Hole Of Hobbit

The first part of this week’s proGram peek into the around and unders.

Low Down Time- Armchair Boogie
Bluegrass Radio- Alison Brown & Steve Martin Ft. Sam Bush, Stuart Duncan, Trey Hensley & Todd Phillips

Always- Brother Bird
Go Down Swingin’- The Vintage Yell
Talkin’ Ugly Truth, Tellin’ Pretty Lies- Bruce Sudano

Turkey Vulture- Left Lane Cruiser
Black Moon- Philip Sayce
Backbell – One Dime Band
Slow Drag- The Taj Mahal Sextet (live)
Corrina- The Taj Mahal Sextet (live)

Soul Salvation- Sonny Landreth (Live)
***pre-recorded conversation with Sonny Landreth***
Somebody Gotta Make a Move- Sonny Landreth

Media Puppets- Stephen Jacques
Old Man Dancing- John Lurie

Sonny Landreth Brings Louisiana Calling Out To Play

Friend of the proGram, Sonny Landreth has been called “the King of Slydeco” and plays with a strong zydeco influence. World-recognized guitarist Eric Clapton has said that Sonny Landreth is one of the most advanced guitarists in the world and one of the most under-appreciated. Sonny is famously known for his slide guitar playing, having developed a technique where he also frets notes and plays chords & chord fragments by fretting behind the slide while he’s playing. He also somehow plays with the slide on his little finger, so that his other fingers have more room to fret behind the slide. He is also known for his right-hand technique, which involves tapping, slapping, & picking strings, using all of the fingers on his right hand. He wears a special thumb pick/flat pick hybrid on his thumb so that he can bear down on a pick while simultaneously using his finger-style technique for slide. This is the kind of singularity I hear as I tune into Sonny’s work. He first played in Clifton Chenier’s Red Hot Louisiana Band, as the only white member of the band. In 1981, he released his first record, Blues Attack, which also featured C.J. Chenier on saxophone and Mel Melton on harmonica. In 1982, Landreth and Melton formed the band Bayou Rhythm, and eventually added C.J. Chenier to the lineup. The band recorded Way Down in Louisiana in 1985 [9] Landreth also frequently played in John Hiatt’s band, and with John Mayall and the Bluesbreakers. The number of people and albums he has participated with and on is lengthy and wide, with awards and achievements to his name, Sonny keeps on keepin’ on bringing a sense of that good Louisiana lifestylin’ with him wherever he spreads that singular sound.

The deep roots tag team of Cajun slide guitar phenom Sonny Landreth & legendary New Orleans Latin-Americana rockers the Iguanas presents a mind-blowing musical trip through the scenic soundscape of the bayou. Still wet from crawling out of the swamps, this cross-pollinated confection will be both savory and sweet. Louisiana’s calling—here’s your chance to answer at the Stoughton Opera House on Saturday, April 6th. I had the true pleasure of catching up with Sonny once again, as he is very easy to talk to. This time we talk about the diversity of the sets both his band will bring (Acoustic vs. Electric) and well, all that different rhythms & grooves the Iguanas always fill a set with. We talk gumbo, introducing people to that Louisiana feelin’ and what album he’d bring to the studio if I invited him in but forgot all my records. While the entire talk was a treat, getting into how the music find him and how his guitars flow with so much newness, songwriting vs. songwriters and techniques, riffs & grooves. S’cool.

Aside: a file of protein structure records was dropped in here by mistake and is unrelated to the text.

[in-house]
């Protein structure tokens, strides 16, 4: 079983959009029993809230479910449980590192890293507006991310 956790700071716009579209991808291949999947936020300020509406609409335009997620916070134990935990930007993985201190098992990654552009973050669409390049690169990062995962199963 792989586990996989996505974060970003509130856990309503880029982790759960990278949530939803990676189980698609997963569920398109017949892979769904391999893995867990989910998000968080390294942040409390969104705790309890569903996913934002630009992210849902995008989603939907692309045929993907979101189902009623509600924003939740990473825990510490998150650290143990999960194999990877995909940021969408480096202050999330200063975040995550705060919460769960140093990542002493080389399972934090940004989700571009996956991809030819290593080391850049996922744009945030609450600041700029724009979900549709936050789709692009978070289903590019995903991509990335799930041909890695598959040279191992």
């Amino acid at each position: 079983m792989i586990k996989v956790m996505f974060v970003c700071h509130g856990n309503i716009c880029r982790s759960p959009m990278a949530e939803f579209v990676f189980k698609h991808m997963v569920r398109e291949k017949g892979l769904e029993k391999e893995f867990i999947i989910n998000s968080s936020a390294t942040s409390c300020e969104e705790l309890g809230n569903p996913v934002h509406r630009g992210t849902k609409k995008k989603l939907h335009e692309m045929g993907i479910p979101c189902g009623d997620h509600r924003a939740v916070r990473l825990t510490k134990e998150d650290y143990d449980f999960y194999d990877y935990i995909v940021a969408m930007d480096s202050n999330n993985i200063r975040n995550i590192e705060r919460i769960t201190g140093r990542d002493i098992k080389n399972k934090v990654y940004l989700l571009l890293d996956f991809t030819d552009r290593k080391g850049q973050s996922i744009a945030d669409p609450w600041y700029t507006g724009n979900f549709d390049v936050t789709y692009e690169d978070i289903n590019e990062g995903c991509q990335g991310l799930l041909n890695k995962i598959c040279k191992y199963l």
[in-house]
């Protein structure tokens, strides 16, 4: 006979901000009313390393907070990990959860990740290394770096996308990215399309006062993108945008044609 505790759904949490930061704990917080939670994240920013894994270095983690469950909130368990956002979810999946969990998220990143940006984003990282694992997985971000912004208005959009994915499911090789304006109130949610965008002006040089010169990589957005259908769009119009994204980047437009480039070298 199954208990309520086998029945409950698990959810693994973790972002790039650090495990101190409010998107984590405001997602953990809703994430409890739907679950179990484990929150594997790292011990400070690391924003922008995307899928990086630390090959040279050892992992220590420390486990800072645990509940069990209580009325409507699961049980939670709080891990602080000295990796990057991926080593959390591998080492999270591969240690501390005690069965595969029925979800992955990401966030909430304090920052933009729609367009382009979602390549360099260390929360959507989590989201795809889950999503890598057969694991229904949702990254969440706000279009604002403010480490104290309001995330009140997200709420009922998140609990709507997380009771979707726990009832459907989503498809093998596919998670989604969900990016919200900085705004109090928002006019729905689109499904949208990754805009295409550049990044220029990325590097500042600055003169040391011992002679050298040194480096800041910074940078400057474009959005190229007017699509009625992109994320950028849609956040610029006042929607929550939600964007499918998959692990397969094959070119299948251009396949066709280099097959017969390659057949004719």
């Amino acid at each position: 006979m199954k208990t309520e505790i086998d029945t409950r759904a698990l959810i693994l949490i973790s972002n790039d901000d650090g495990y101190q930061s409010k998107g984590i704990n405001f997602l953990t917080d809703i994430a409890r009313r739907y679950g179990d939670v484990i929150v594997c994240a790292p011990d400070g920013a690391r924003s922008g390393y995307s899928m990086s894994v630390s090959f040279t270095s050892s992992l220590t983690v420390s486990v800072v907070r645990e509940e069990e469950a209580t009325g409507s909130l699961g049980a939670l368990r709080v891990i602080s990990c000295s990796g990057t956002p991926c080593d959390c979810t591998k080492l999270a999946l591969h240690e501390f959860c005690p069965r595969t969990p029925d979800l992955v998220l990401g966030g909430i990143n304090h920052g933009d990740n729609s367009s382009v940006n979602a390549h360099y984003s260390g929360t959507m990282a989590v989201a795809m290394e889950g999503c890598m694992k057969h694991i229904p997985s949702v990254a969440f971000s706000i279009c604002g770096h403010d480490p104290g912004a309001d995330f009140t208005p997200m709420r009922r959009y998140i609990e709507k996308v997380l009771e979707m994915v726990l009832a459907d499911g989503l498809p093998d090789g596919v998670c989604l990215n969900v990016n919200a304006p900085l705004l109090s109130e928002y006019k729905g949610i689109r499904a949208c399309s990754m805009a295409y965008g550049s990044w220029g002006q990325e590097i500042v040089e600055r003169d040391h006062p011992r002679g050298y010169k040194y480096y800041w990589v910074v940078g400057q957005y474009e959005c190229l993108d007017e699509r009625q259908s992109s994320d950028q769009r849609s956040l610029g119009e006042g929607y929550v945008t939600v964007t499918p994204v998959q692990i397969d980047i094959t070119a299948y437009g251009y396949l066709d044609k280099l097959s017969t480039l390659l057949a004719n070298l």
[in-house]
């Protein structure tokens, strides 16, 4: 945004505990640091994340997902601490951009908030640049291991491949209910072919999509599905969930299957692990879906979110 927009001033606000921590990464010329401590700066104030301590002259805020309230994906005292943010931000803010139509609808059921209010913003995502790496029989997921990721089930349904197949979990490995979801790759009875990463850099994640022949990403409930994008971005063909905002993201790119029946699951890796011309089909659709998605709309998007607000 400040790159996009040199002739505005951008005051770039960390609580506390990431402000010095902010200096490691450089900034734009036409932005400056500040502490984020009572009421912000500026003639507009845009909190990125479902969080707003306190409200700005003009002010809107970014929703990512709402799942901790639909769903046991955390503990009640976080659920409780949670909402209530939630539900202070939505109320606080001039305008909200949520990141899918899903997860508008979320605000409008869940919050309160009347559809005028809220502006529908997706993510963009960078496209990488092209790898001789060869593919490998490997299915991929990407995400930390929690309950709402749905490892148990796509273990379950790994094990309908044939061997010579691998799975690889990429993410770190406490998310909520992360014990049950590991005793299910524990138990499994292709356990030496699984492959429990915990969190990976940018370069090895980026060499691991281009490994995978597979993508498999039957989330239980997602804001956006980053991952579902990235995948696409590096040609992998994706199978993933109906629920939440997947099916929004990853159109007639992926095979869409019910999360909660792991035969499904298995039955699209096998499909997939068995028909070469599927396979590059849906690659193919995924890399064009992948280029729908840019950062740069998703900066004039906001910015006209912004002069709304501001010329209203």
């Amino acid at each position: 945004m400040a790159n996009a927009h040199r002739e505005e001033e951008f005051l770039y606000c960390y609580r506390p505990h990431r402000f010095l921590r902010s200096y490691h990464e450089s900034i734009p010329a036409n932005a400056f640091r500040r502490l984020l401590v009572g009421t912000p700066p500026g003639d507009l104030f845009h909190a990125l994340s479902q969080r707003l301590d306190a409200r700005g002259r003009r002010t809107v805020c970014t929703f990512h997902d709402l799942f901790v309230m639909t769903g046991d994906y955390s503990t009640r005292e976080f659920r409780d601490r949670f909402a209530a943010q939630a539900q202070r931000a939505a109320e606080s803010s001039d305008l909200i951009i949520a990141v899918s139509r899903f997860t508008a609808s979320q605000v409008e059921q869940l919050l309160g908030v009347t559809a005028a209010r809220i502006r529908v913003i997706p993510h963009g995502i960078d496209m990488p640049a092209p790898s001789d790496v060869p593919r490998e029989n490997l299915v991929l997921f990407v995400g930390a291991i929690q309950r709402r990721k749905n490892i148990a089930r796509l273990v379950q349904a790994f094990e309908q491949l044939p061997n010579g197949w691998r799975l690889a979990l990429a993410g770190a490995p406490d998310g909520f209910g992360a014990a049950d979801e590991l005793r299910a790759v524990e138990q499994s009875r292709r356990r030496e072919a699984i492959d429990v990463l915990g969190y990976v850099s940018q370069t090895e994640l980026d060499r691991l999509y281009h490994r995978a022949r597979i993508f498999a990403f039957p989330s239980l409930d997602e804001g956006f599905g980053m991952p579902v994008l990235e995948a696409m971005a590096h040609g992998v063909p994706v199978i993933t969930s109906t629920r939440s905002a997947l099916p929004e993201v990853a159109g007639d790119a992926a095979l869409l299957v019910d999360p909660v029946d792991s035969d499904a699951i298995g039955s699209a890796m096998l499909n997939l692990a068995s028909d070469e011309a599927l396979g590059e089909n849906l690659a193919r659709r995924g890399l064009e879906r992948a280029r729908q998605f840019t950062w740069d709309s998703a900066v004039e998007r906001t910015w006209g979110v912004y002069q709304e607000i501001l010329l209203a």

Ruthie Foster: Celebrating Women’s History Month

Ruthie Foster’s ninth studio album represents a new high-water mark for the veteran blues artist—a collection of songs possessing pure power, like a tidal wave of musical generosity. Healing Time finds Foster pushing her boundaries as a singer and songwriter more than ever before, creating a truly live-sounding atmosphere with the help of her band, who sound refreshingly loose and lived-in throughout these 12 songs. We’ve all been in need of some healing in recent times, and Foster’s latest provides a guide for how to move through the world with equal parts compassion and resolve. Friend of the proGram Ruthie Foster did a sweet little solo set to celebrate Women’s History Month on the Millennium Stage of The Kennedy Center. She made the crowd feel as light as a perfect Spring day, with humor and grace and a whole lotta great music.

Growing Ups

The final part of the program for this week was sticking out for all the riGht reasons.

The Makings Of You- Soul Sugar Ft. Leo Carmichael
Road To Mali- Mark Leggett

L’unica Cnahce- Walter Rizzato
Tabù Tubà (Part I)- I Robots
Contrabando di Fagioli- Ramasandiran Somusundaram
Everybody’s Free To Feel Good- Soweto Gospel Choir X Groove Terminator

Organize (Humanity Mix)- Cole Williams
The Cat- Skeewiff
Exclusive Blend- Skeewiff
SAY IT AIN’T SO- Jordan Mackampa

Das Freak- Big Boss Man
Sambal- Casa Bonita
Arrabiata- Casa Bonita
Madame Shingaling- Setenta

A Closer Look

The middle part of the proGram zoomed in.

Gator in My Pond- One Dime Band
Rib Grease- One Dime Band
Shake Your Hips- Linwood Taylor

Almighty $$- Wolfgang Valbrun
Glamourpuss- Claudio Corona Ft. Alan Evans
One Hand One Bounce- Karate Boogaloo
Meantherthal- The Jazz Defenders

Power Moves- Silver Skylarks
Return To The Spirit- Sun Atlas
Higher Education- Naya Rockers Ft. Ivan Neville

Cooking Time- OLUMA
Tikulafe- Zé Bigode Orquestra
Wonder Us (Renegades Of Jazz RMX)- Rhabdomantic Orchestra & Haitch

Fields Of Spring

The first part of this week’s proGram was poppin’ out a little early, even.

Rolling Stone- John Vincent III
All the Same- Armchair Boogie

Did You See the Sunrise- The Tyde
Gilbert- Cheer Accident
Prodigal- Cheer Accident
Tom Waits In Drag- Mortal Prophets

Pilgrim- The Wood Brothers
***pre-recorded conversation with Oliver Wood***
Heart is the Hero- The Wood Brothers

These Eyes- Mike Zito